Not much longer have I been than done as I did once before, and will I do again, I will, I will, I know that I will do it. That was the best way I have been and I have never once been better. That was as bad as it got back then. That is the cold in the tree with quivering leaves. The sun dipped low then in the valley and our affections fell with it, long and misremembered, until we could remember as old as the earth, a memory yielding and cracking like ice. I don’t remember the way that I held her and I couldn’t feel the pulse between our skin again because nothing else beat faster or farther or without less acquiescence, flour-coated and billy-goated, as the long dawn dying did the day and once the urns filled up again, lost in the dance of the dust from the flattened dirt floor.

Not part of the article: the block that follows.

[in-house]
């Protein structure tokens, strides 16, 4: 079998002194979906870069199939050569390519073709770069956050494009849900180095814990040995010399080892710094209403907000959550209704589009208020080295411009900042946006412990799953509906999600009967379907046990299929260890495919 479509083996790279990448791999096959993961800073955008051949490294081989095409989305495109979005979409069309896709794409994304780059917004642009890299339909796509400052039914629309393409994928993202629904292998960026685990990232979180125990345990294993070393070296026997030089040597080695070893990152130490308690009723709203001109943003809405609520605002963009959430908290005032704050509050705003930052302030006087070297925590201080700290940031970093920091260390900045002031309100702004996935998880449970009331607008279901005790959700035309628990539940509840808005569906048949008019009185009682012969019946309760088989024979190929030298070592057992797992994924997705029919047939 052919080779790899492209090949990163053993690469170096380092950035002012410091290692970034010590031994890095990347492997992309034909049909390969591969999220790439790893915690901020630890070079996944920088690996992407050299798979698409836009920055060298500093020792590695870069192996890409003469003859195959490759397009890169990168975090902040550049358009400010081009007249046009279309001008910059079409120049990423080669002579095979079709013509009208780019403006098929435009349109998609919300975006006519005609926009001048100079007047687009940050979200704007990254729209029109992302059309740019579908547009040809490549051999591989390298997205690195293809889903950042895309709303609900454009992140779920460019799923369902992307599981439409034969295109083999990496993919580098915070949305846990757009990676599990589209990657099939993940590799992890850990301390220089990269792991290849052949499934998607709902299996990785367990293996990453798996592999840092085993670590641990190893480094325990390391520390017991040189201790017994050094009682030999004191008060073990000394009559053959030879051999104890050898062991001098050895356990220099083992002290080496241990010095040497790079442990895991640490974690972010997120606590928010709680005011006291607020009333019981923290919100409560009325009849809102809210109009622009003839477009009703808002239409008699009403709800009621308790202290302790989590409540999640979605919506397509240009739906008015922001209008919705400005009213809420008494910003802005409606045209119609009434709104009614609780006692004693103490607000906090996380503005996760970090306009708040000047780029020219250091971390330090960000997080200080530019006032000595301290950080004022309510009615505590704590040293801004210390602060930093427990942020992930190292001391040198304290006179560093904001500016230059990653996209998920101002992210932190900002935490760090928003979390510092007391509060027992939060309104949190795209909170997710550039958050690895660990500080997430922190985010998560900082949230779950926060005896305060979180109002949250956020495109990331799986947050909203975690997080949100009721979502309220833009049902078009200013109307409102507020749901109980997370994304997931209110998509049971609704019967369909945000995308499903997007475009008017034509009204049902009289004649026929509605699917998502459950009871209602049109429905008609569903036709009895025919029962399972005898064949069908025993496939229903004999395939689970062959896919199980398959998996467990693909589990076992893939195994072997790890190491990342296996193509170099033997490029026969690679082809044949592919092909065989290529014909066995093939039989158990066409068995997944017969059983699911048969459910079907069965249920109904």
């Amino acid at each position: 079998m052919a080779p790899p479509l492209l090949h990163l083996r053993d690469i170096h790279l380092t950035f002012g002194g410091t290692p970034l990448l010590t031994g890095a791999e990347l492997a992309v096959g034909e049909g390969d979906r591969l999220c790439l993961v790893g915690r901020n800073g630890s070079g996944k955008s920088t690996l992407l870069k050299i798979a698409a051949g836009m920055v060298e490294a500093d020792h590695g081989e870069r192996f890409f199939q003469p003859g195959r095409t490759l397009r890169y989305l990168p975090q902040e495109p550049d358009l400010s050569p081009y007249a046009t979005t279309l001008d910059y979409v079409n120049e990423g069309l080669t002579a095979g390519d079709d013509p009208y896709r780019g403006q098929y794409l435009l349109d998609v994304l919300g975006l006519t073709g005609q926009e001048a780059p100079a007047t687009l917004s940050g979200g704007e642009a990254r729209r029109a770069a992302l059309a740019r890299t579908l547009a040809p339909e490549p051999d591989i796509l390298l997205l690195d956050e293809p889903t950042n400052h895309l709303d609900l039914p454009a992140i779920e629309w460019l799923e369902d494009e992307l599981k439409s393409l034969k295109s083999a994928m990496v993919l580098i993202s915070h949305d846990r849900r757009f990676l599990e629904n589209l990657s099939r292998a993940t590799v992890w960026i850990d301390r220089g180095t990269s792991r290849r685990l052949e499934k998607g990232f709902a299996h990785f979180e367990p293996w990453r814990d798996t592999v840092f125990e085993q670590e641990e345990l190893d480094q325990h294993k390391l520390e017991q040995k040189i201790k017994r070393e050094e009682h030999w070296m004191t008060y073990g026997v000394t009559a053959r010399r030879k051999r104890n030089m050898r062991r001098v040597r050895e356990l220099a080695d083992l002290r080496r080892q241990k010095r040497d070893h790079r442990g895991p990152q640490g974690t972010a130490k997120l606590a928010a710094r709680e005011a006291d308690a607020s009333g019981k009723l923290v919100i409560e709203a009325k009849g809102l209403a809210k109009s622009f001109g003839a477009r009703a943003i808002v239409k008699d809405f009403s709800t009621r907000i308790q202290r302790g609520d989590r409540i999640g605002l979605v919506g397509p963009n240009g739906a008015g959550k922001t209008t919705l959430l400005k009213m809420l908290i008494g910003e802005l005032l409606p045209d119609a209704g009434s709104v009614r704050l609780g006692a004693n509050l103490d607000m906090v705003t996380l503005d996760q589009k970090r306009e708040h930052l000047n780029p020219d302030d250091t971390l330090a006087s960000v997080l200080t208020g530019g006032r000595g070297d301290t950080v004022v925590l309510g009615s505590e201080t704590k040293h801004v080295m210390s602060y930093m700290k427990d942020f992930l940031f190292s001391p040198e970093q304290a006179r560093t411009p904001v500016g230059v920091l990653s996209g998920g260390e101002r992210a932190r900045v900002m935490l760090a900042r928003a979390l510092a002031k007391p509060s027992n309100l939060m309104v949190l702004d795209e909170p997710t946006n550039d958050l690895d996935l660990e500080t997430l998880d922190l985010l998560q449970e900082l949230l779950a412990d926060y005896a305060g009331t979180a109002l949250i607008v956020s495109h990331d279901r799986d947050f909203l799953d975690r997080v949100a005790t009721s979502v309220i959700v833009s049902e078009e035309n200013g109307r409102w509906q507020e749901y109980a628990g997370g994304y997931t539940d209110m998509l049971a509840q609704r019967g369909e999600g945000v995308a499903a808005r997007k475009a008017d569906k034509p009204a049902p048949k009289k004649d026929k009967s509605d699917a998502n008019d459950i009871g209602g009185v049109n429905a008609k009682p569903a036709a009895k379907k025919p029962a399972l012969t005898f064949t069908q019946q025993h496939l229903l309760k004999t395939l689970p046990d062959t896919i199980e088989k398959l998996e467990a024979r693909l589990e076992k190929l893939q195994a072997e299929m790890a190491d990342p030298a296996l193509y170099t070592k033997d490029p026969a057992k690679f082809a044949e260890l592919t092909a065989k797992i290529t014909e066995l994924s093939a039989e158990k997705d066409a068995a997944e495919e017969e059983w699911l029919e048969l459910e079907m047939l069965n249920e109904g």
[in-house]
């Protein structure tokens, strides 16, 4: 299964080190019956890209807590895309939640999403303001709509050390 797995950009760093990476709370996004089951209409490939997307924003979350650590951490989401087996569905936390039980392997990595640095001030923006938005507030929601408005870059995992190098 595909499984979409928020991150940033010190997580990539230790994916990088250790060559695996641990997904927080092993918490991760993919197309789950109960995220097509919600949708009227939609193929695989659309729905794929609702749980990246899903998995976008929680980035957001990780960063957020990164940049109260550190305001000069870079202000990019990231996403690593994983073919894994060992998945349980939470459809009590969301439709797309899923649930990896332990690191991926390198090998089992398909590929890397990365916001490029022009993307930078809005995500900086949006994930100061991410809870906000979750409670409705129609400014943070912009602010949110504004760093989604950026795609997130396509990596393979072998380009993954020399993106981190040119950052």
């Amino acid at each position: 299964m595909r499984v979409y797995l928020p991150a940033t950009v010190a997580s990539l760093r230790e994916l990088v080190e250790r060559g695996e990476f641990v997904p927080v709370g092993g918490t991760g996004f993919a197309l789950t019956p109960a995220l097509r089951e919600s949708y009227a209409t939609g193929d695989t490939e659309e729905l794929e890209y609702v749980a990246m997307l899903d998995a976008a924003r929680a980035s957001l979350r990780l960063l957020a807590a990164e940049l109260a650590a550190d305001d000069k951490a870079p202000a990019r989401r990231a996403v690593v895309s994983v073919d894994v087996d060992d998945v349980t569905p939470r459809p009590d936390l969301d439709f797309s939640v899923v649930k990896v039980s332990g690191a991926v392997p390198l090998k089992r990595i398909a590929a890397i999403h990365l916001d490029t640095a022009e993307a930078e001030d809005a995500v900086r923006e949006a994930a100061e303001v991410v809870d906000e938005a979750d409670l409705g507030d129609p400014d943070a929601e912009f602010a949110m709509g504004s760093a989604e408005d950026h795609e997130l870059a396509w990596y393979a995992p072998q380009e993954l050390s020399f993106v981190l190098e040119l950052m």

I parted not without my usual bitterness. Those were lost years and that was sharp and bitter. I took it calmly in my throat like a spearhead and served up my time in the stocks. Punished I remained untreated, and sick, and I fell in with a prayer to the Christ of my childhood. In the symbol of the cross I could just hardly stand it, open to the Son and flailing, riding on my wooden mule towards the long-dreamed delusion of sanctuary. A pastor in the rice paddy with a gun in hand, holding his hernia from falling out of his sagging stomach, love all wasted and heart unfulfilled. The order meant that no one lived, and no one in the order lived.
Night time was short then and stopped existing. The only time was morning and evening and night turned over its in listless shift for the long, silent summer. “There are no people here,” it said, “Not anymore.” They looked away from the terrible thing they had done. It laid there before him, viscous and clear, and a cool gale blew in from the hills in the West.
We slept alone together in the badlands… strangers there, as everywhere – afraid of death, on the verge of dying, in the dark – two final beings, in the first of many final forms, sand in their eyes with a sigh at the crossroads…